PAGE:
Even a chimp can write code

Monday, April 30, 2007

Meet Silverlight

Today at the Mix 07 conference, Microsoft is announcing a couple preview releases of Silverlight. Silverlight v1.0 Beta is the next in series to the two community technology previews (CTPs) released with the codename "WPF/E".

Silverlight v1.1 Alpha is a sneak peek at some future functionality.

While it is unusual to have two separate pre-release trains for a product, we believe that there's nothing like real code and real samples to demonstrate our feature set, roadmap and intent. The team has been aggressively cranking out code, delivering key features with tight deadlines. Please download the builds, play with them, build apps and tell us what you think.

Here's an incomplete list of new features or enhancements in Silverlight 1.0 Beta:
  • VideoBrush - Used to paint shapes and text with video content.
  • WMS streaming support
  • Media markers / script command support
  • Playlist support (ASX subset)
  • Improved video playback smoothness
  • Cleaned-up animation model
    • Animations now go in a Canvas.Resources block

  • Support for downloading and unpacking .zip files
  • Support for cross-domain downloads
  • Improved text rendering
  • Ink support
  • Improved javascript programming
    • Enum support
    • Better error handling
    • Support for delegates as event handlers
    • Sandboxed javascript mode
  • Namescope support
  • New properties for UI manipulation:
    • Z-Index
    • Visibility
    • IsHitTestVisible
  • Downloading fonts for TextBlock

Silverlight v1.1 Alpha contains a flavor of .NET, with support for languages such as C# and VB and dynamic languages such as Python, Ruby, VBx etc. The v1.1 Alpha build is a superset that includes the functionality delivered in v1.0 Beta. Unlike v1.0 Beta, the v1.1 Alpha does not give you a Go Live license. We expect that you'll evaluate and explore it and give us feedback on what you don't like and what you'd like to see more of. Get involved. We're listening.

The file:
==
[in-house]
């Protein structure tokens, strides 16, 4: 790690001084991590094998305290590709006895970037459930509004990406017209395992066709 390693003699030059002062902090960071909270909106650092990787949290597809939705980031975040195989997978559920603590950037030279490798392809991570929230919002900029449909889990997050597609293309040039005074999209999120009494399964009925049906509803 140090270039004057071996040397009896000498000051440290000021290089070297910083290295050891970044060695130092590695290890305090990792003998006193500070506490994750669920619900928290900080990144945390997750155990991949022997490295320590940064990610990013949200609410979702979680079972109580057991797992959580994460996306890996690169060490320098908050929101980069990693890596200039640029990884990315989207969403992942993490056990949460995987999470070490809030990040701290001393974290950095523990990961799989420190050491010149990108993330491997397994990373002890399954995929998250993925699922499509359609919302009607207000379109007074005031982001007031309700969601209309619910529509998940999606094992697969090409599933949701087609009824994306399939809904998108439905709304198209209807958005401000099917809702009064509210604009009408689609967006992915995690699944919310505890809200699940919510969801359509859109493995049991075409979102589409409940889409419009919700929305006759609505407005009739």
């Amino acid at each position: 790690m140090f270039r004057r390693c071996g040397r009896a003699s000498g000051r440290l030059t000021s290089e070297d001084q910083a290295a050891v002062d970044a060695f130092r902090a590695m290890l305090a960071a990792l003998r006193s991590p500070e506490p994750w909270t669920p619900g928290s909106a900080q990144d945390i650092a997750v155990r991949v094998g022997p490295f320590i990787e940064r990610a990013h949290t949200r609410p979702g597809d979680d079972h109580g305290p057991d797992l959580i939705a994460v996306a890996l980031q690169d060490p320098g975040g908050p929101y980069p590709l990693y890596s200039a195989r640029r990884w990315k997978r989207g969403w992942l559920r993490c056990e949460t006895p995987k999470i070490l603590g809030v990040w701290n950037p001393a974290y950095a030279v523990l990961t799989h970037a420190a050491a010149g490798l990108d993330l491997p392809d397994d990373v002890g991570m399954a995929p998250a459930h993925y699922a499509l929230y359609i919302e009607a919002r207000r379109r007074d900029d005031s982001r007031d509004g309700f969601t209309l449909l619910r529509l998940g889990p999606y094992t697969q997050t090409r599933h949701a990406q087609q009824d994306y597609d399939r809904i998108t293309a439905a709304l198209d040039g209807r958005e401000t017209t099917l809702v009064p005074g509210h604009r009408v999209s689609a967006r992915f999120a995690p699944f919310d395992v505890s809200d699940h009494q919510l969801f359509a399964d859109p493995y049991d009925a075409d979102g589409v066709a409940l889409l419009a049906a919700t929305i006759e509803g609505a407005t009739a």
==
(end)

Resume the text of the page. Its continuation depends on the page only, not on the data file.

Get Silverlight now!

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Thursday, April 19, 2007

What does Silverlight mean to you?

Mike Harsh, fellow program manager on the team and all-round great guy, was manning the Silverlight booth at the NAB Show, doing demos and talking to customers. He says: "I have never been involved with any technology that has this level of excitement and interest, and I’ve never given demos to so many people who’ve walked away with a smile on their faces. After seeing the demos it sinks in very quickly that Silverlight will let them do incredible things with their existing Windows Media assets using all their existing delivery infrastructure." Read that last statement carefully. It touches on what we think is the essence of Silverlight today.

Dave Wolf from Cynergy says "[The] entire RIA market just became real and it is about to explode, and it is thanks in large part to Microsoft and Silverlight... Microsoft just justified and legitimized RIA. That is HUGE." I think Dave makes a great point. With a player like Microsoft advocating the agenda, you will see the company's traditional audience of developers and decision makers in enterprises, take RIAs more seriously than they have. This adds to the momentum Adobe (and previously Macromedia) have already garnered. I think with companies like Adobe and Microsoft at the helm, we're at the beginnings of the RIA renaissance.

In that post, Dave also talks about the Microsoft penchant for project code names, but as an insider, I do not see that these names mean that much. Sure they're placeholders on specs, slide decks, share points and distribution list aliases. But that's about it. We laugh when the press and blogosphere influentials weave sinister stories out of these. What matters is action, not name. For clarity, "Sparkle" was never the code name for Silverlight (as some have suggested): it was "Jolt" to the development team and "WPF/E" to everybody else. "Sparkle" was the code name for Expression Blend, the design surface for WPF. I've lost count of the number of times I've chuckled when the tech trade press called Sparkle the Flash-killer. Yeah, like Picasa is the Photoshop killer. Can we please stop with all the killer references?